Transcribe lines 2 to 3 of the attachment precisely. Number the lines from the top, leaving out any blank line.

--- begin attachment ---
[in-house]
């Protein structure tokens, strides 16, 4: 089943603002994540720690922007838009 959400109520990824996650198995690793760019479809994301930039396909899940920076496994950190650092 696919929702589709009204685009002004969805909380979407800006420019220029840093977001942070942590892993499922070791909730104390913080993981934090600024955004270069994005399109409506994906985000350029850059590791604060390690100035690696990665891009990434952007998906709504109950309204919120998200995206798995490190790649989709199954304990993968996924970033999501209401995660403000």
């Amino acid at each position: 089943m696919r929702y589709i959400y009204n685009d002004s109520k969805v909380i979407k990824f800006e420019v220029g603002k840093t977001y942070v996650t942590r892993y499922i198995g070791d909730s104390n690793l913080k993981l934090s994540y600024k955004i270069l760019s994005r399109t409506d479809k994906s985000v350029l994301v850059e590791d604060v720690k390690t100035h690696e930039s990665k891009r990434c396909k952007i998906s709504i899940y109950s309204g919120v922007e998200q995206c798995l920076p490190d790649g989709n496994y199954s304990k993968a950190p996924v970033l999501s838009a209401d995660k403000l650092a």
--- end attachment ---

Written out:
């Protein structure tokens, strides 16, 4: 089943603002994540720690922007838009 959400109520990824996650198995690793760019479809994301930039396909899940920076496994950190650092 696919929702589709009204685009002004969805909380979407800006420019220029840093977001942070942590892993499922070791909730104390913080993981934090600024955004270069994005399109409506994906985000350029850059590791604060390690100035690696990665891009990434952007998906709504109950309204919120998200995206798995490190790649989709199954304990993968996924970033999501209401995660403000």
């Amino acid at each position: 089943m696919r929702y589709i959400y009204n685009d002004s109520k969805v909380i979407k990824f800006e420019v220029g603002k840093t977001y942070v996650t942590r892993y499922i198995g070791d909730s104390n690793l913080k993981l934090s994540y600024k955004i270069l760019s994005r399109t409506d479809k994906s985000v350029l994301v850059e590791d604060v720690k390690t100035h690696e930039s990665k891009r990434c396909k952007i998906s709504i899940y109950s309204g919120v922007e998200q995206c798995l920076p490190d790649g989709n496994y199954s304990k993968a950190p996924v970033l999501s838009a209401d995660k403000l650092a």